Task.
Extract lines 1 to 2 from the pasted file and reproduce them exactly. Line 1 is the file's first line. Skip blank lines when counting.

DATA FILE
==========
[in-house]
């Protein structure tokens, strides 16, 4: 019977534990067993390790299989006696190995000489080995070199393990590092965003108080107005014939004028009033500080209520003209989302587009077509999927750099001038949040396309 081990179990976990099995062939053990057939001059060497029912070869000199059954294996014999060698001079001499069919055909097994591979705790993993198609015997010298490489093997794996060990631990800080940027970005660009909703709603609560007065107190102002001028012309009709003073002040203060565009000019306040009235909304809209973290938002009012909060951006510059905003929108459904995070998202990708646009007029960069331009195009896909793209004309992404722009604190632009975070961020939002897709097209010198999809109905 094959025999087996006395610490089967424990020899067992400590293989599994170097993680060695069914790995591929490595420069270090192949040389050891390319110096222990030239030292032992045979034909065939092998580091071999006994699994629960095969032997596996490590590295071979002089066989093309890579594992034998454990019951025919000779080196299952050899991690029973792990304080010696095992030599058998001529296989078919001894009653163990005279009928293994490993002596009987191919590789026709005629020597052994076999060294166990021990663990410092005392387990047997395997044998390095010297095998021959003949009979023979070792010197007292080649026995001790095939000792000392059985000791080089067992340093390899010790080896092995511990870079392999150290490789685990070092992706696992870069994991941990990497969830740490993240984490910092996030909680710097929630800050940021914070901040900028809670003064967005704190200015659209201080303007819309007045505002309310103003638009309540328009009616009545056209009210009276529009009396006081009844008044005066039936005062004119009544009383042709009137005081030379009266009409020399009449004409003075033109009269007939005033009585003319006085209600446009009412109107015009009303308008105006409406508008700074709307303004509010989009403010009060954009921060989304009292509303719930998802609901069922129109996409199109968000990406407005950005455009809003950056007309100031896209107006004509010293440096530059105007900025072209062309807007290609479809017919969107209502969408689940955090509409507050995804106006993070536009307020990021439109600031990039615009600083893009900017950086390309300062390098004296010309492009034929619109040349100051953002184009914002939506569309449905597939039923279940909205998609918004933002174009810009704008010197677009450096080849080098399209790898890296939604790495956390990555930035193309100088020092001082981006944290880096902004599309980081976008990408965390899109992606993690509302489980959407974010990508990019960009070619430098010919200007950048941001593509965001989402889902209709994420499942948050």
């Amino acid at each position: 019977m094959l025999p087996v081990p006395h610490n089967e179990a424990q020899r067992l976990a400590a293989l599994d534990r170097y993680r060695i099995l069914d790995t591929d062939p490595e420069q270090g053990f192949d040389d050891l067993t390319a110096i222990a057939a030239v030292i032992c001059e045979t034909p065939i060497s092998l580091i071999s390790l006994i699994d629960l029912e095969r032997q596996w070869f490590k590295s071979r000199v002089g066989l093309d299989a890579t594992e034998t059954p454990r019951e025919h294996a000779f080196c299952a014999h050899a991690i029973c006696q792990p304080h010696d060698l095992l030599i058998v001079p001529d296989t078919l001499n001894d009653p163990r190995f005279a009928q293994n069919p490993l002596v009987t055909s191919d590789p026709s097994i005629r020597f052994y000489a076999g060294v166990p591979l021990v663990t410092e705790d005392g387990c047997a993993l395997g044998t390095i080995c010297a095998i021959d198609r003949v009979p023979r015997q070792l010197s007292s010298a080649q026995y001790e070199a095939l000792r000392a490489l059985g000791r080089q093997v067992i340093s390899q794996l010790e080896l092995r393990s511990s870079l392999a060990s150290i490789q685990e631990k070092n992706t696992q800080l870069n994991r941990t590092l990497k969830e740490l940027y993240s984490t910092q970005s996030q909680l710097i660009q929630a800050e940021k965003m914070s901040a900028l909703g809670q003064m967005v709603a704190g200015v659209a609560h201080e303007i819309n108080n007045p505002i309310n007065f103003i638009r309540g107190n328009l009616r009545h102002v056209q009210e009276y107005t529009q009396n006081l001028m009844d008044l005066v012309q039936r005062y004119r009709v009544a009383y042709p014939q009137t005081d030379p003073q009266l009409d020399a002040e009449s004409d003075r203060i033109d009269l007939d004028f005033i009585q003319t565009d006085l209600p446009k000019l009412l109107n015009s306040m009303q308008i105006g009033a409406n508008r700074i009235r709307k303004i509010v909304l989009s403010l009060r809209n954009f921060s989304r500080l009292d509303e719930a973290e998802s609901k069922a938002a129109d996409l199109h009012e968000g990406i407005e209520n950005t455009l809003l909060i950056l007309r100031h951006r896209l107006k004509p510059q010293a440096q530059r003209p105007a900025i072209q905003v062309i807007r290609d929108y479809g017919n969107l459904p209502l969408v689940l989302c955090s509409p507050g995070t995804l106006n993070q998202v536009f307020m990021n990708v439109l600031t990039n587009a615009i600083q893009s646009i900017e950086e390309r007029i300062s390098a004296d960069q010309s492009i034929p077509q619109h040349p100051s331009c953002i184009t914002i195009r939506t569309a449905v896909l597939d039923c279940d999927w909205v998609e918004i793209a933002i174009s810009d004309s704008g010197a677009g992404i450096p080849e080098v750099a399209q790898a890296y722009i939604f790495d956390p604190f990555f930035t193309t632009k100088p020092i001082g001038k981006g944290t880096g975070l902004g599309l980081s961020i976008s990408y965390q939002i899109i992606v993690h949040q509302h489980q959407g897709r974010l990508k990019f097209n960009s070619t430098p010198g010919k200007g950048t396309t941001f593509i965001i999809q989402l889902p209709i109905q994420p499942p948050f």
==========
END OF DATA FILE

[in-house]
């Protein structure tokens, strides 16, 4: 019977534990067993390790299989006696190995000489080995070199393990590092965003108080107005014939004028009033500080209520003209989302587009077509999927750099001038949040396309 081990179990976990099995062939053990057939001059060497029912070869000199059954294996014999060698001079001499069919055909097994591979705790993993198609015997010298490489093997794996060990631990800080940027970005660009909703709603609560007065107190102002001028012309009709003073002040203060565009000019306040009235909304809209973290938002009012909060951006510059905003929108459904995070998202990708646009007029960069331009195009896909793209004309992404722009604190632009975070961020939002897709097209010198999809109905 094959025999087996006395610490089967424990020899067992400590293989599994170097993680060695069914790995591929490595420069270090192949040389050891390319110096222990030239030292032992045979034909065939092998580091071999006994699994629960095969032997596996490590590295071979002089066989093309890579594992034998454990019951025919000779080196299952050899991690029973792990304080010696095992030599058998001529296989078919001894009653163990005279009928293994490993002596009987191919590789026709005629020597052994076999060294166990021990663990410092005392387990047997395997044998390095010297095998021959003949009979023979070792010197007292080649026995001790095939000792000392059985000791080089067992340093390899010790080896092995511990870079392999150290490789685990070092992706696992870069994991941990990497969830740490993240984490910092996030909680710097929630800050940021914070901040900028809670003064967005704190200015659209201080303007819309007045505002309310103003638009309540328009009616009545056209009210009276529009009396006081009844008044005066039936005062004119009544009383042709009137005081030379009266009409020399009449004409003075033109009269007939005033009585003319006085209600446009009412109107015009009303308008105006409406508008700074709307303004509010989009403010009060954009921060989304009292509303719930998802609901069922129109996409199109968000990406407005950005455009809003950056007309100031896209107006004509010293440096530059105007900025072209062309807007290609479809017919969107209502969408689940955090509409507050995804106006993070536009307020990021439109600031990039615009600083893009900017950086390309300062390098004296010309492009034929619109040349100051953002184009914002939506569309449905597939039923279940909205998609918004933002174009810009704008010197677009450096080849080098399209790898890296939604790495956390990555930035193309100088020092001082981006944290880096902004599309980081976008990408965390899109992606993690509302489980959407974010990508990019960009070619430098010919200007950048941001593509965001989402889902209709994420499942948050």